Has God forsaken thee? No, I never do that. When I am away, it is generally because you have forsaken Me. Sometimes, it is because I want you to be alone with your thoughts for a spell. Why might I want that? Well, you have to look inside to figure that out. That’s kind of the point, isn’t it?
Anyway, I'm here now, and I'm jazzed! am I the only one who is all a-twitter over the release of the Da Vinci Code? I’ve already seen it twice. (I hate to spoil the ending, but let’s just say: the Catholics did it.) As usual, Ron Howard pulls his punches, and almost makes a really good movie.
Of course, debunking the book has become a cottage industry. Don’t people realize that the very fact that a work of fiction seems to merit debunking proves, a priori (pun intended), that there’s something here?
Let Me separate fact from fiction for you.
You can’t use “because it says so in the bible” to prove anything. The bible is selective, biased, incomplete, and poorly translated. And arbitrary with respect to what went in and what didn’t. I never understood why the Gospel of Mary or Phillip was left out; personally I find the Gnostic stuff far more compelling than all that passion play gore and nonsense.
Jesus and Mary were married. You can trust me on this; I was there. For those of you who think if Jesus was married the bible would have said so, allow Me to make two points: (1) Actually, a Jewish rabbi at the turn of the first millennium AD who was not married would have been sufficiently unusual to have merited note, not vice versa. Quite simply: no mention of Jesus's marital status in the bible argues FOR his marriage, not against; (2) If you understood enough about the ways and customs of the time, you’d realize that the bible leaves no doubt that Jesus and Mary were married. Sure, a regular Joe reading the bible in English 2,000 years after the fact might not get it; but a Hebrew reading the original at a time roughly contemporaneous with the writing would have had no such trouble. But then, don't go by the bible. Go by Me. I danced with the bride. She was lovely.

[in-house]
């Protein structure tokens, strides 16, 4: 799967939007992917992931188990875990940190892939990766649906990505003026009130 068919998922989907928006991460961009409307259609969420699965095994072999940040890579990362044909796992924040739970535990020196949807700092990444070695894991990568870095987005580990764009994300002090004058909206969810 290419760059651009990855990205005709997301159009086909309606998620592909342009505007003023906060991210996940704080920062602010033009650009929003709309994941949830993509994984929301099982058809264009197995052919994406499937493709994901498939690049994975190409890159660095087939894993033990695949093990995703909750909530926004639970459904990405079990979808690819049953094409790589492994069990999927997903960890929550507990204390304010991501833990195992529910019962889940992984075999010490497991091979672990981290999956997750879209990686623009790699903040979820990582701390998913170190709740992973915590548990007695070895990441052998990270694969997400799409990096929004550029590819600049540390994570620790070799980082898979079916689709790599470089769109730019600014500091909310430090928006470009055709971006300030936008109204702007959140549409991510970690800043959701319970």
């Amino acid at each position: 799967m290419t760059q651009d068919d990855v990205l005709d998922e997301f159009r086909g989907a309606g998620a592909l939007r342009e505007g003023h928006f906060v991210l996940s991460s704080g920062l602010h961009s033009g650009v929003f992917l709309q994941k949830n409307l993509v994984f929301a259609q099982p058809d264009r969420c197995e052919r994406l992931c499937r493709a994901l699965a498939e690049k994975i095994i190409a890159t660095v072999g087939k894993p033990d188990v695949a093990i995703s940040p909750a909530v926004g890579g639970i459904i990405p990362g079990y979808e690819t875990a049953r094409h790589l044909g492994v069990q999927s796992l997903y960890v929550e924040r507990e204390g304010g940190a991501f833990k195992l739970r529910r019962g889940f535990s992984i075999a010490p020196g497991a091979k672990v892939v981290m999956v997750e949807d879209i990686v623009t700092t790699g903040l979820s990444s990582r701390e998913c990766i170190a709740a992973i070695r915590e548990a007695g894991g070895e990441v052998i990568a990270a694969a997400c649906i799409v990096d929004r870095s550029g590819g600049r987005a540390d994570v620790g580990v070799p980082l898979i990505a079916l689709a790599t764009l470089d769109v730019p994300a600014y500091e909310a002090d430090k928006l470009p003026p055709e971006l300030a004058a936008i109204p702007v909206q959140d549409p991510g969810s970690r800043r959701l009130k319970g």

The Holy Grail is the bloodline of Christ. Seriously, you shouldn’t need me to tell you this. You already know that the grail is the receptacle of Christ’s blood. For goodness sake, have you never heard of metaphor? Because this one couldn’t be more clear. Didn’t you ever wonder what the legend of King Arthur had to do with a grail quest, if the grail was just a golden cup? Most of Europe’s kings traced—or attempted to trace—their lineage back to Christ. The quest for the bloodline of Christ was the quest for proof of divine right to kingship. That was what made them kings, especially in medieval, Christian Europe. I mean-- duh!